The rockiest road reaps the richest rewards.
It also makes for the best stories…
Since 2008, Asking Alexandria have paved a path of their own, distilling danger and excess into an equally dangerous hybrid of stadium rock ambition, metallic energy, and electronic ecstasy. Against all odds, they achieved unprecedented success earmarked by two gold-certified singles (namely, “Final Episode (Let’s Change The Channel)” and “Not The American Average”), over a billion cumulative streams and views, and three consecutive top 10 debuts on the Billboard Top 200—Reckless & Relentless , From Death to Destiny , and The Black . In addition to headlining packed gigs on five continents, they destroyed stages alongside Guns N’ Roses, Green Day, Avenged Sevenfold, Alice In Chains, and Slipknot, to name a few. Meanwhile, 2017’s self-titled Asking Alexandria spawned two of the group’s biggest singles to date: “Alone In A Room” (40 million Spotify streams) and “Into the Fire” (30 million Spotify streams).
Fanning the flame like never before, the quintet—Ben Bruce [guitar, backing vocals], Danny Worsnop [lead vocals], James Cassells [drums], Cameron Liddell [guitar], and Sam Bettley [bass]—burn even brighter on their 2020 sixth full-length, Like A House On Fire [Sumerian Records].
“We don’t take the easy road,” exclaims Ben. “We take the difficult road that leads to something spectacular. That’s how we’ve always been. When we were kids, we moved to America with no money and lived in a carpark to make this happen. Obviously, we’ve had a turbulent past and history, from drugs and alcohol to Danny’s departure and return. So, it feels like every album we hear the same thing, ‘You guys need to prove yourselves again!’ We spent ten years growing the most insane fan base though. We did this album for us and our fans. That’s it. We’re still here. We’re not going anywhere. We don’t have anything to prove. This time, we said, ‘Fuck you. We’re doing this our way’.”
Throughout 2019, the musicians did just that. In between a high-profile arena tour supporting Shinedown and a direct support slot on the road with Papa Roach, they recorded with Asking Alexandria producer Matt Good [Hollywood Undead, From First To Last] once more. The intermittent sessions allowed them to tap into the energy of touring.
“We don’t like to just go to the studio for four weeks and make a record anymore,” Ben elaborates. “We write on a whim. Since we were playing in front of these great crowds, what people go to a rock show for was fresh in our minds. They’re there to forget about their worries and have a good time. We brought the energy from the stage straight back into the studio. We found our footing on the last record. Now, we could make something special.”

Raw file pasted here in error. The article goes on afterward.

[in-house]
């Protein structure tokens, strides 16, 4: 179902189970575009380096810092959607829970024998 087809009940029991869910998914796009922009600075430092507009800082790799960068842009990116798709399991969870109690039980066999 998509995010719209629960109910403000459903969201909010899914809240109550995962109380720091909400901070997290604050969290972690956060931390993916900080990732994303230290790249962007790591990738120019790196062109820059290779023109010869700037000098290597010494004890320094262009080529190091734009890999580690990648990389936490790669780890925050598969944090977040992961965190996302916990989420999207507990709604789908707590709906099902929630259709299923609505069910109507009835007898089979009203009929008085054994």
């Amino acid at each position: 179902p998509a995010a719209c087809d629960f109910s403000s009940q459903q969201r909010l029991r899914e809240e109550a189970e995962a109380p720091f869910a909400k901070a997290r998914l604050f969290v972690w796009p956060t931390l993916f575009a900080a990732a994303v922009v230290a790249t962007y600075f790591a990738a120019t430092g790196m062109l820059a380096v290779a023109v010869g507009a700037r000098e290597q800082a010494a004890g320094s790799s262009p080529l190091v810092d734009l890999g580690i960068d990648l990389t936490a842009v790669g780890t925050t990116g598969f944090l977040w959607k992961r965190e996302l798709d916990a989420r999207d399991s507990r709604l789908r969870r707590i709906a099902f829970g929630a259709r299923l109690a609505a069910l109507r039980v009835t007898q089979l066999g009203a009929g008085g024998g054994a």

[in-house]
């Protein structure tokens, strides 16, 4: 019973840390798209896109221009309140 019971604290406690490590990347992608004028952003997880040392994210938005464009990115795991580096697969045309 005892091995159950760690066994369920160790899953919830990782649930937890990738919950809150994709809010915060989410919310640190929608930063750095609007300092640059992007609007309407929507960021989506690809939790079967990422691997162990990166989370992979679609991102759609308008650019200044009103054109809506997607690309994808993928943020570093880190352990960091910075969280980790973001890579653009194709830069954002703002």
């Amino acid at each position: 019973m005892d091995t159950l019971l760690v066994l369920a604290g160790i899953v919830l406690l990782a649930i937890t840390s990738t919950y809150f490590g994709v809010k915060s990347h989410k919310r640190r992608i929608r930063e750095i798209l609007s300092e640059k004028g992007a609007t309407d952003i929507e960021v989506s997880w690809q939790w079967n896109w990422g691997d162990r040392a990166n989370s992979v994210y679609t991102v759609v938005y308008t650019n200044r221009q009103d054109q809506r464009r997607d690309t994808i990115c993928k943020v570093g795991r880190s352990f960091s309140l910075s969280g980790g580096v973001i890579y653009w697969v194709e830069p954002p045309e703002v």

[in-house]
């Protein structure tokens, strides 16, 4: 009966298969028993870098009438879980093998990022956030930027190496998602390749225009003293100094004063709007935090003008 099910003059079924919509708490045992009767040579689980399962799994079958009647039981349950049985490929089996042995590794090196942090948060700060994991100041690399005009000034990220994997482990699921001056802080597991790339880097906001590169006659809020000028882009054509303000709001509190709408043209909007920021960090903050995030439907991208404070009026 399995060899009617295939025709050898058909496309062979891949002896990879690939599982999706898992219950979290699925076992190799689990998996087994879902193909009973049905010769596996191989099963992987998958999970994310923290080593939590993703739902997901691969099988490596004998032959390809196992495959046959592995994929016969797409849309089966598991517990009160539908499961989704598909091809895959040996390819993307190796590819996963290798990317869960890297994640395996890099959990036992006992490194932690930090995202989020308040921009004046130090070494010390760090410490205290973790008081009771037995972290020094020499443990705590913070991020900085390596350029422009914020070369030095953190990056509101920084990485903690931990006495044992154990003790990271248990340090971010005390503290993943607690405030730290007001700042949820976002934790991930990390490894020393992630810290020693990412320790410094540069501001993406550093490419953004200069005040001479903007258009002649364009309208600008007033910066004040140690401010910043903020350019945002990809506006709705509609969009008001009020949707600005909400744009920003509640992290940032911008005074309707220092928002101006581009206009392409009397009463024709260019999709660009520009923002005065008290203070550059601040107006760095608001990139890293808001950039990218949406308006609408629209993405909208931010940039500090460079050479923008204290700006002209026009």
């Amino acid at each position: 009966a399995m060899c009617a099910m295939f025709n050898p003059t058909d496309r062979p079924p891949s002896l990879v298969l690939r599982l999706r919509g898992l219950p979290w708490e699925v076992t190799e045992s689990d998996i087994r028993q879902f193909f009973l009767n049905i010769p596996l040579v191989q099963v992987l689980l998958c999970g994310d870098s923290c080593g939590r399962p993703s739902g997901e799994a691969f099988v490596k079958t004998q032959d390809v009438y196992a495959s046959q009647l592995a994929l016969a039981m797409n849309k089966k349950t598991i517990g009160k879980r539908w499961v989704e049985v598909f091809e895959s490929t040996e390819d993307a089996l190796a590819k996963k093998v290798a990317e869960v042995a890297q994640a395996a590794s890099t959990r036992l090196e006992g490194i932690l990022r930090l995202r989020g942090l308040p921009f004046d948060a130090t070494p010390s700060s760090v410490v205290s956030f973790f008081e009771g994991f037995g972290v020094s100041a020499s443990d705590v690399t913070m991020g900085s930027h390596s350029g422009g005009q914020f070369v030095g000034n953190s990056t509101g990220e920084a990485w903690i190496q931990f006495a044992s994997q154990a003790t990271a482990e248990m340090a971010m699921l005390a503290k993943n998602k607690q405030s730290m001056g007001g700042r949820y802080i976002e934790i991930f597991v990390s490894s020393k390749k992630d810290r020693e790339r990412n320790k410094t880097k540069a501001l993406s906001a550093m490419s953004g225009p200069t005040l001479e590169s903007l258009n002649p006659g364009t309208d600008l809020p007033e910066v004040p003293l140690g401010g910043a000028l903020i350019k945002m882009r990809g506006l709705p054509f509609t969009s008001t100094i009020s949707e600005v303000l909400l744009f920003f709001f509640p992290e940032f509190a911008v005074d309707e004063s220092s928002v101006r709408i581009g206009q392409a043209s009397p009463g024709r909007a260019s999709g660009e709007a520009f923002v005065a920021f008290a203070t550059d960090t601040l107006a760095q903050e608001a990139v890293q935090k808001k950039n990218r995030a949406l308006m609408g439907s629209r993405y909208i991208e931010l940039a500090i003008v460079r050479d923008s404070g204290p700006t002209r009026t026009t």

The opening track “House On Fire” introduces this chapter with a bang. Worsnop struts through stark verses towards a swaggering bridge. A sweeping and soaring chant takes hold on the chorus as guitars rage in the background.
“Instead of dwelling on the past, the song is about what we’ve got going on now and what we’re sharing,” the guitarist continues. “This band is getting on like a house on fire right now. The album is the most fun we’ve had since Stand Up and Scream. We’re at the top of our game. Greatness arises from the ashes. This is a self-realization. We’ve had ups and downs. We could’ve ruined everything with drugs. We had nowhere to go but rebuild. It’s a reminder not to get in your own way, believe in yourself, and follow your own path.”
A ticking clock sets off “They Don't Want What We Want (And They Don't Care)” as Danny’s screams seesaw back-and-forth with guttural guitars. The music capitalizes on caustic intensity. Ben adds, “It’s about following your own dreams even when other people try to steer you in a different direction.”
On “Antisocialist,” hypnotic electronics pulsate through thick distortion. Airy verses give way to a warning from frontman, “Please stay away from me, ‘cause I don’t fucking like you.” At its heart, the song raises “a massive middle finger in the air,” according to Ben.
Handclaps and piano entwine in vulnerable harmony during “I Don’t Need You” [feat. Grace Grundy]. Amidst this backdrop, Danny’s voice takes flight to unparalleled heights as Grace balances his grit with a soulful and spirited counterpoint. Ben goes on, “It’s a beautiful song, because you hear both sides of a relationship. It tugs on the heartstrings for anyone who has been through a nasty breakup.”
By blazing their own trail, Asking Alexandria might ultimately encourage others to do the same.
“At the end of the day, I don’t care who you are, no one wants to be told what to do , where to go, what to think, or what job to have,” he leaves off. “Everyone wants to live life to the fullest. The album touches on that. We wrote the record we wanted to write and had a fucking blast doing it. I hope this can be inspiring. We’re brothers playing for our lives. That doesn’t go away. It can get bigger or smaller, but we’re here forever. We’re super thankful.”